Jim Barnes, professor emeritus of comparative literature and former Writer-in-Residence at Truman, was recently appointed Poet Laureate of Oklahoma. Barnes retired from Truman in 2003 after 33 years of service and was invited to serve as Distinguished Professor of English and Creative Writing at Brigham Young University for three years. During his tenure at Truman, he taught world literature and writing, and published eight books of poetry, a scholarly book and an autobiography, “On Native Ground” which won the American Book Award. While at Truman he inaugurated “The Chariton Review,” a literary journal, and has edited it up to the present time. He continues to serve as poetry editor for Truman State University Press. He also represented the University in his travels to many parts of the world, including Japan, France and Germany. He has held several fellowships, including a Senior Fulbright to Switzerland, a National Endowment for the Arts Fellowship, two Rockefeller Bellagio Fellowships, and two Camargo Fellowships. His most recent book of poetry, “Visiting Picasso” was published in 2007 by the University of Illinois Press. In January 2009, he was a special guest of the Poetry Week Festival in San Miguel de Allende, Mexico. Barnes and his wife, Cora McKown, make their home at the Flying M Ranch, east of Atoka, Okla.  More information is available at

Michael R. Bump, associate professor of music, has been appointed as Principal Timpanist and Percussion Faculty for the Sewanee Summer Music Festival (SSMF) in Tennessee. This international festival, now in its 52nd season, brings together hundreds of professional and student musicians from all over the world for a five-week season of orchestral music.  Bump’s appointment was at the request of Maestro James Pauls, Artistic Director of SSMF and Music Director of the Oregon Coast and Grant Park (Chicago) Music Festivals.  In 2005 Bump served a one-year appointment at SSMF with Maestros James Pauls and Victor Yampolsky, director of orchestras at Northwestern University. He now will be on permanent annual contract with the festival.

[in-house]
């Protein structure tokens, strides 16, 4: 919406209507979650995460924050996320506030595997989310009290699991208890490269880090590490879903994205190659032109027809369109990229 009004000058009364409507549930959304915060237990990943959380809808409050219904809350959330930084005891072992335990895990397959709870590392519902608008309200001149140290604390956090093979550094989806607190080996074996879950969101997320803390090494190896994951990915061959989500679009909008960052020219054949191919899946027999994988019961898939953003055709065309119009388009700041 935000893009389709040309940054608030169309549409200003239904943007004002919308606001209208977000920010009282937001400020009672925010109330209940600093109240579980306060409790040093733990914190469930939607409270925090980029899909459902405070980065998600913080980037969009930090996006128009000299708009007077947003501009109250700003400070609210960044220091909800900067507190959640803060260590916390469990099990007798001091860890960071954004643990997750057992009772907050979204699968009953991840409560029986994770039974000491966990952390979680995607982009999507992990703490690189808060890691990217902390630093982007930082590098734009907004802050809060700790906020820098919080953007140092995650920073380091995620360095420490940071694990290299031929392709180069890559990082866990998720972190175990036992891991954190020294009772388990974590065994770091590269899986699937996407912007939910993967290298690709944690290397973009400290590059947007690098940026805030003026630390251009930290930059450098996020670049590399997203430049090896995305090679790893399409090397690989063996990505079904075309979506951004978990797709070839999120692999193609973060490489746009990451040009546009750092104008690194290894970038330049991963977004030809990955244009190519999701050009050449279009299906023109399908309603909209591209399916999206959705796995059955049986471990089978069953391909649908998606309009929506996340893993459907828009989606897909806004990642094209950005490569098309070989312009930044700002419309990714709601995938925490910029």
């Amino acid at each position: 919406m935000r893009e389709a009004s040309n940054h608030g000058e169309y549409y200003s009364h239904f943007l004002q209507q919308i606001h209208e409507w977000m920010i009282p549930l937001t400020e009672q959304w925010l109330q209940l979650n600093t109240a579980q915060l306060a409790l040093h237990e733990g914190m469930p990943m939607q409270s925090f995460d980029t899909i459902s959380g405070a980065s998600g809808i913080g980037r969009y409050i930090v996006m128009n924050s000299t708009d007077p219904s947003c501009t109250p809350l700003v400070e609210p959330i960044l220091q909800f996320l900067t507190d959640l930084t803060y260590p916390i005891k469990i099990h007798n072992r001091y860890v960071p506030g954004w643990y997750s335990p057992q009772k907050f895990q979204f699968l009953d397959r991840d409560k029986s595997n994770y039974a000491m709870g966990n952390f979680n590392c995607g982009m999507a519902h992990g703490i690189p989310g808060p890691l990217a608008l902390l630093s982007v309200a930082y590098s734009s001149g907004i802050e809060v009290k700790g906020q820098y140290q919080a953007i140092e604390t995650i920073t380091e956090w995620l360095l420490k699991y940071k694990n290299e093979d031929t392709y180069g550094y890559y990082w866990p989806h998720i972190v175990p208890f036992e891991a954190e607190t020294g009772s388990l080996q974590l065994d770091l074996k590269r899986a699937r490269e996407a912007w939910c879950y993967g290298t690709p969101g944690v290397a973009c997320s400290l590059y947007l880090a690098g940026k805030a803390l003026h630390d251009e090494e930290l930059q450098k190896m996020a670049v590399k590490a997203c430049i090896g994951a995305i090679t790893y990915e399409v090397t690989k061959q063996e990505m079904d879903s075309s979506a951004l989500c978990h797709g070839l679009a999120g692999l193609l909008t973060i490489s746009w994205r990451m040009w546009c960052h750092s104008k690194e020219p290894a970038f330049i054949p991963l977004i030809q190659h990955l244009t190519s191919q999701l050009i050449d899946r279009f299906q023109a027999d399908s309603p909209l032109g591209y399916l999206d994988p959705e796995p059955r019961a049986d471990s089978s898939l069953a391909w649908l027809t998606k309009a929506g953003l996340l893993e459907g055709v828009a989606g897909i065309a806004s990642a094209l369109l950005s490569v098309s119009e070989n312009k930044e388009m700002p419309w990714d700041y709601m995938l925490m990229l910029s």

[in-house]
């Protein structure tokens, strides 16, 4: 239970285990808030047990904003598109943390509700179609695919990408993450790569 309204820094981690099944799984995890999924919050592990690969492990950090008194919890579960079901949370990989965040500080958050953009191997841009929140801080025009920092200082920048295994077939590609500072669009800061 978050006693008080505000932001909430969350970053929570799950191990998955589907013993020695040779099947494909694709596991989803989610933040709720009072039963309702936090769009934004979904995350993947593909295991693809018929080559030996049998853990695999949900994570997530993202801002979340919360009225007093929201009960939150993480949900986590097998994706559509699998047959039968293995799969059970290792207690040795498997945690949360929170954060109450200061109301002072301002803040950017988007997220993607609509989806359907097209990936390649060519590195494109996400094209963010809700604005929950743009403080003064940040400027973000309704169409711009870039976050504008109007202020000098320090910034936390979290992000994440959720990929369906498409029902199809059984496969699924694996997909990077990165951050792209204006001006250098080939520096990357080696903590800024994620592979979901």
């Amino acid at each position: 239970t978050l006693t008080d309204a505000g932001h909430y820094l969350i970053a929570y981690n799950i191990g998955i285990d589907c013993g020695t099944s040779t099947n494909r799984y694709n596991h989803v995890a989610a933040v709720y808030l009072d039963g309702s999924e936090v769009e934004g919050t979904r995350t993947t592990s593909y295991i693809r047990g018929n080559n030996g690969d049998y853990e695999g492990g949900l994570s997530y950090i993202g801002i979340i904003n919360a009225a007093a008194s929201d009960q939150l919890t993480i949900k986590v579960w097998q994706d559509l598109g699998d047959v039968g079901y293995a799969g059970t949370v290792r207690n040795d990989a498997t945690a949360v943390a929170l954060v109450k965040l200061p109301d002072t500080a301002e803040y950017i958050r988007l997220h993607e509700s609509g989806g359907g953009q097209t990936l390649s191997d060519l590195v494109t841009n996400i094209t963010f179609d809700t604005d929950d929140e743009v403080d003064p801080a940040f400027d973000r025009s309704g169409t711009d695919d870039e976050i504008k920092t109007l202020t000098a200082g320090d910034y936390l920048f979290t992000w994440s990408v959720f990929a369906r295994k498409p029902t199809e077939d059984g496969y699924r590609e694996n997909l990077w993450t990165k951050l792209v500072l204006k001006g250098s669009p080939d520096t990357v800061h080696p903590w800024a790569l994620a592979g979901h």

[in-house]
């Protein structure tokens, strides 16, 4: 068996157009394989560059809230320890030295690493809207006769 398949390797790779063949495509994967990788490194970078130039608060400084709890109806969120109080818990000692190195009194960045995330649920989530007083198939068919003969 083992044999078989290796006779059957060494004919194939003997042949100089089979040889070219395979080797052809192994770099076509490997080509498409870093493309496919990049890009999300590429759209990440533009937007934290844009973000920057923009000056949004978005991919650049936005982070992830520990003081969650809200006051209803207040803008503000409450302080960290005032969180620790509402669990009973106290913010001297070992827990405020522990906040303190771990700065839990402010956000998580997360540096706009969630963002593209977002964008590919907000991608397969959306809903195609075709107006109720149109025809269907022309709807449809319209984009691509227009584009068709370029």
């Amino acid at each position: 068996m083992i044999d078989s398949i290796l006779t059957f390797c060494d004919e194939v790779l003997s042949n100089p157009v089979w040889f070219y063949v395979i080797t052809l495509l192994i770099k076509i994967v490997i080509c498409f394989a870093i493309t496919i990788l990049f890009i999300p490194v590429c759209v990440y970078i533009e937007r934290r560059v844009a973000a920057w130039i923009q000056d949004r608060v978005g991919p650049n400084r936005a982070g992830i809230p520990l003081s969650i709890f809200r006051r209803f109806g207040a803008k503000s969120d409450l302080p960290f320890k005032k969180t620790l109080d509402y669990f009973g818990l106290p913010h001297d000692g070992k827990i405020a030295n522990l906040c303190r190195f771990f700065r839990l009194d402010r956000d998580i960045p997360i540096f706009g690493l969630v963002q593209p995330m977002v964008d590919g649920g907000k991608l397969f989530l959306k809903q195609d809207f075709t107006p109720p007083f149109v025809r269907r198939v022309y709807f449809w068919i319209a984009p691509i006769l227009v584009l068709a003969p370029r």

Jerrold Hirsch, professor of history, was cited in the Jan. 19 issue of Newsweek magazine. Hirsch’s book, “Portrait of America: A Cultural History of the Federal Writers’ Project,” was cited in the article “Will Act for Food.” Hirsch was also interviewed on the National Public Radio program “On the Media” in December.

Huping Ling, professor of history, recently published two books, “Asian America: Forming New Communities, Expanding Boundaries” and “Emerging Voices: Experiences of Underrepresented Asian Americans.” In addition, she was invited to give a lecture on “The Chinese Community in St. Louis at the Turn-of-the-Century” by the Missouri Department of Natural Resources in its “Joplin’s St. Louis” series Jan. 25.

Sylvia Macauley, associate professor of history, had her article, “Citizens, subjects or a dual mandate? Artisanal miners, ‘supporters’ and the resource scramble in Sierra Leone,” co-authored with Andrew Keili, published in “Development Southern Africa,” Vol. 25, No. 5.

Previous Next